Standing Together for Freedom: A Commitment to 14 Democratic Principles

This week’s Summit for Democracy provides a moment to take stock of what’s at stake and recommit ourselves to the principles that will help advance a world where all people live freely.

Ukrainian school students participate in a June 2019 opening ceremony of a USAID-supported Parliamentary Education Center.
(Press Service of the Verkhovna Rada of Ukraine, via the U.S. Department of State / Andrii Nesterenko)

Open any newspaper these days, and there’s a good chance you’ll encounter a story about people around the world fighting for their freedoms: Ukrainians bravely defending their land and democratic values from Russian president Vladimir Putin’s imperialist ambitions. Uyghurs courageously recounting the truth of their torture in the Chinese government’s prison camps. The brave women of Iran leading street protesters in the cry, “Woman, Life, Freedom!”—even as they risk brutal government violence.  

But as people around the world stand up for democracy and human rights, dictators are learning from one another how to suppress challenges to their rule more effectively. At home, they’re dismantling the institutions that undergird a free society, and taking aim at individuals who expose their misrule.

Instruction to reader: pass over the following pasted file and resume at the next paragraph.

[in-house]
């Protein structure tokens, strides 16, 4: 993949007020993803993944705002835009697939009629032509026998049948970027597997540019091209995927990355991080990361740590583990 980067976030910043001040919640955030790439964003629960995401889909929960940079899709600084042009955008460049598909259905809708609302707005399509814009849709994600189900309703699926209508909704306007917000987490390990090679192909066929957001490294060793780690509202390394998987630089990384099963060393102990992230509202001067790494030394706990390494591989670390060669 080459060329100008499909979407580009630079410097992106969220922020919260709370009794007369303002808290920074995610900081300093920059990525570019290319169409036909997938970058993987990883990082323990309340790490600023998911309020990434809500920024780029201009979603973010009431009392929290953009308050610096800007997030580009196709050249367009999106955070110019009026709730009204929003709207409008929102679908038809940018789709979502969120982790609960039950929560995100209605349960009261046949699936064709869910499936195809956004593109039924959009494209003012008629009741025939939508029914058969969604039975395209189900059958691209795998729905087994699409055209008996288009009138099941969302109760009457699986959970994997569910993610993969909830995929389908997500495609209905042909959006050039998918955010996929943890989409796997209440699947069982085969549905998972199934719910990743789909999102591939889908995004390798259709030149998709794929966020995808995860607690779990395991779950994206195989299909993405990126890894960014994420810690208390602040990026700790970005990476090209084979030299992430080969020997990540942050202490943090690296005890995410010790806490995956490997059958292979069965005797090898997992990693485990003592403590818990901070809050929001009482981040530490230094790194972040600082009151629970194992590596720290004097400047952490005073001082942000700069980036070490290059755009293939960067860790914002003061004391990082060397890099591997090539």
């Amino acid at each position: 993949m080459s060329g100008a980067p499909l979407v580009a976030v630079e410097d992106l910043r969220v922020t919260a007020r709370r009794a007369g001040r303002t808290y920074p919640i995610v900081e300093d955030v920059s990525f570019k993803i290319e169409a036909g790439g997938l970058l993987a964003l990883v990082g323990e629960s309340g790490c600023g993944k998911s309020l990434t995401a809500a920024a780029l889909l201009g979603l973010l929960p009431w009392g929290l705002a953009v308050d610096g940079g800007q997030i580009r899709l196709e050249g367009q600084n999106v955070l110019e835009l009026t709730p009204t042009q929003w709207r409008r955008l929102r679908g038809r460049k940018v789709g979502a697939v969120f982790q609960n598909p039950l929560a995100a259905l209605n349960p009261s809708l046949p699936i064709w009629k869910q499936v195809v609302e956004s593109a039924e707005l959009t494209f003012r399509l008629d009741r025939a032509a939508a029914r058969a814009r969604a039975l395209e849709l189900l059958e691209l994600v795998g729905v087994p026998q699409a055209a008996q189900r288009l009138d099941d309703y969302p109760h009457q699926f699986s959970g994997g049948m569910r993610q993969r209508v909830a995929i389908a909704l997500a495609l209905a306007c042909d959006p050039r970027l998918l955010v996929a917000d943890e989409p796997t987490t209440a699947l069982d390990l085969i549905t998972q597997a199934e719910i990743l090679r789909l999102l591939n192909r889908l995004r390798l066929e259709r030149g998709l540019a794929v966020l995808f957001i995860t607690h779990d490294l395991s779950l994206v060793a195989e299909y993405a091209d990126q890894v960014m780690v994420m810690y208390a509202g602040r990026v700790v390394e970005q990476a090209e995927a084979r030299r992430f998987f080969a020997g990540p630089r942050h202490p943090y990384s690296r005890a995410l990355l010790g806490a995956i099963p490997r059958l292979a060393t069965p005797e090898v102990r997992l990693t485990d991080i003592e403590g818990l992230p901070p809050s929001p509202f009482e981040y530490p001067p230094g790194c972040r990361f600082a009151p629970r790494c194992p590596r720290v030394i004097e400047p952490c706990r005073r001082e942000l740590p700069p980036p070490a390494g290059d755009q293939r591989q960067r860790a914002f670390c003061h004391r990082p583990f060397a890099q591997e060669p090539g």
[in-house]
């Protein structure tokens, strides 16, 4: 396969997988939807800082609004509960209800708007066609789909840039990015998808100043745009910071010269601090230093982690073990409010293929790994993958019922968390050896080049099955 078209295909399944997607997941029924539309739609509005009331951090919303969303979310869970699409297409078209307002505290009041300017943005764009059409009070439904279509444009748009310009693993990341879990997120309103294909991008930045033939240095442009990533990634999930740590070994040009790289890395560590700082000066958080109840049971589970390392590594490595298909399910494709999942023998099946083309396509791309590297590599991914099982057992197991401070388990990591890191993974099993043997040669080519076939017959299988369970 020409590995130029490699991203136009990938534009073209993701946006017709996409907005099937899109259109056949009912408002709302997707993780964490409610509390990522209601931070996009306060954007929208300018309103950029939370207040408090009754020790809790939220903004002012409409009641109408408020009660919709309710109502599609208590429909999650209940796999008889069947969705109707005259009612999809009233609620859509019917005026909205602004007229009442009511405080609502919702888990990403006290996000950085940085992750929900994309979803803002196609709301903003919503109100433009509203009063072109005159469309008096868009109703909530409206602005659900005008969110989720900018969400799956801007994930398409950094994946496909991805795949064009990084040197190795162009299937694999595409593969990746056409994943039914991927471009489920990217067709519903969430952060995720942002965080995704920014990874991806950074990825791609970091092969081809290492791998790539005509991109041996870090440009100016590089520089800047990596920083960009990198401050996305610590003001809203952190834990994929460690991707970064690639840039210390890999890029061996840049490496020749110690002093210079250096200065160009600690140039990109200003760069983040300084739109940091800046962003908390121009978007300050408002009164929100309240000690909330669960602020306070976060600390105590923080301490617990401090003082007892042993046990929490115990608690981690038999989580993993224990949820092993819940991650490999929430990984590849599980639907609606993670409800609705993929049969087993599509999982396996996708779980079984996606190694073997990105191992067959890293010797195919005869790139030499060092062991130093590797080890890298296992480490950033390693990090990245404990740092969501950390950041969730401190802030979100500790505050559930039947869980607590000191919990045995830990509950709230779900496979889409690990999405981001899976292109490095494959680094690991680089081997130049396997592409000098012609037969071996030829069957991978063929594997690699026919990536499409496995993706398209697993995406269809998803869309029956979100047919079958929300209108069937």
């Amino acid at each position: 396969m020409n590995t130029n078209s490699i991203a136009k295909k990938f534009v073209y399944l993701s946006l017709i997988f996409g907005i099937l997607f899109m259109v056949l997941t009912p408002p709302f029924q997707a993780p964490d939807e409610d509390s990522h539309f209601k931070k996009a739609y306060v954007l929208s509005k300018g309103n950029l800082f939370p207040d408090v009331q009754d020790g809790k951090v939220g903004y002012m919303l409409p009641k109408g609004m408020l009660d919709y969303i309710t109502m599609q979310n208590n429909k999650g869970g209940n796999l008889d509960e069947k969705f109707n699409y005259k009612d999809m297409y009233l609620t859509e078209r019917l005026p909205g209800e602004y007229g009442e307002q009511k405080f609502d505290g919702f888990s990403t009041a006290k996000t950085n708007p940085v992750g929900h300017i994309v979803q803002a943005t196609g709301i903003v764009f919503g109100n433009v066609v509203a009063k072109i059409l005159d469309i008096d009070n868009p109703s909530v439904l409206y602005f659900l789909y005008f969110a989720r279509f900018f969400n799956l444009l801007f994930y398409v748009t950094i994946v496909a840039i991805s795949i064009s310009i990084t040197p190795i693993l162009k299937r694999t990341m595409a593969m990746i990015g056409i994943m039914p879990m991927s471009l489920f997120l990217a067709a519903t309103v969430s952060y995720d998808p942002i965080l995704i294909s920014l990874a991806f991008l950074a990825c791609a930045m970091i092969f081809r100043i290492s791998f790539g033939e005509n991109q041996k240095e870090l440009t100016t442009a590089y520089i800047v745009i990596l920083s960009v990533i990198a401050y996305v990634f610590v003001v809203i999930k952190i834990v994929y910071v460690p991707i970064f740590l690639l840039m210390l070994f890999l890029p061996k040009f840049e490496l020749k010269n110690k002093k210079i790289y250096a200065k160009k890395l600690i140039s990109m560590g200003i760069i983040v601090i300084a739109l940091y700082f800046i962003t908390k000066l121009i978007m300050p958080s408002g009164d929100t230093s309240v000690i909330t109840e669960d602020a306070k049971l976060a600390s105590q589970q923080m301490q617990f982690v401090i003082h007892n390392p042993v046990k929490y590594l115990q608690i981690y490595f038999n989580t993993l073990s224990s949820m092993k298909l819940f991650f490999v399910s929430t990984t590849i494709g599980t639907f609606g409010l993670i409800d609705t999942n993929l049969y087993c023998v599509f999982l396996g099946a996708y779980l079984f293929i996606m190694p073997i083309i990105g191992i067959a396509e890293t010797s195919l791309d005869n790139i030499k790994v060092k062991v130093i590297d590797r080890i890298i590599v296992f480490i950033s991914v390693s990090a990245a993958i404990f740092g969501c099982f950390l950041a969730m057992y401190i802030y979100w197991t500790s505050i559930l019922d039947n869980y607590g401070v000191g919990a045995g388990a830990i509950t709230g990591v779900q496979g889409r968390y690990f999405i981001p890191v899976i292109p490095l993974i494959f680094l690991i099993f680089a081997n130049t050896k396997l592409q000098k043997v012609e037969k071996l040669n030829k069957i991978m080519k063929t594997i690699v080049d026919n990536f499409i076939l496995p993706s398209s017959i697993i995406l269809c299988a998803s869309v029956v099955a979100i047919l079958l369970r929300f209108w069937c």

States should support gender equality by addressing harmful gender-related norms, stereotypes, and practices that undermine women’s participation in public life, and by reviewing legislation and policies to ensure that they promote women’s political participation.

Principle #9 from the Civil Society Declaration of Democratic Principles

Political imprisonment is on the rise in many countries, as journalists, protest leaders, human rights lawyers, women’s rights activists and others are thrown in jail on trumped-up charges to silence their calls for accountability, human dignity and freedom. Autocrats are also targeting their critics abroad via a phenomenon called transnational repression. The violence we’re witnessing in places like Ukraine and Iran is just a glimpse of what the world could be like without checks on authoritarian behavior.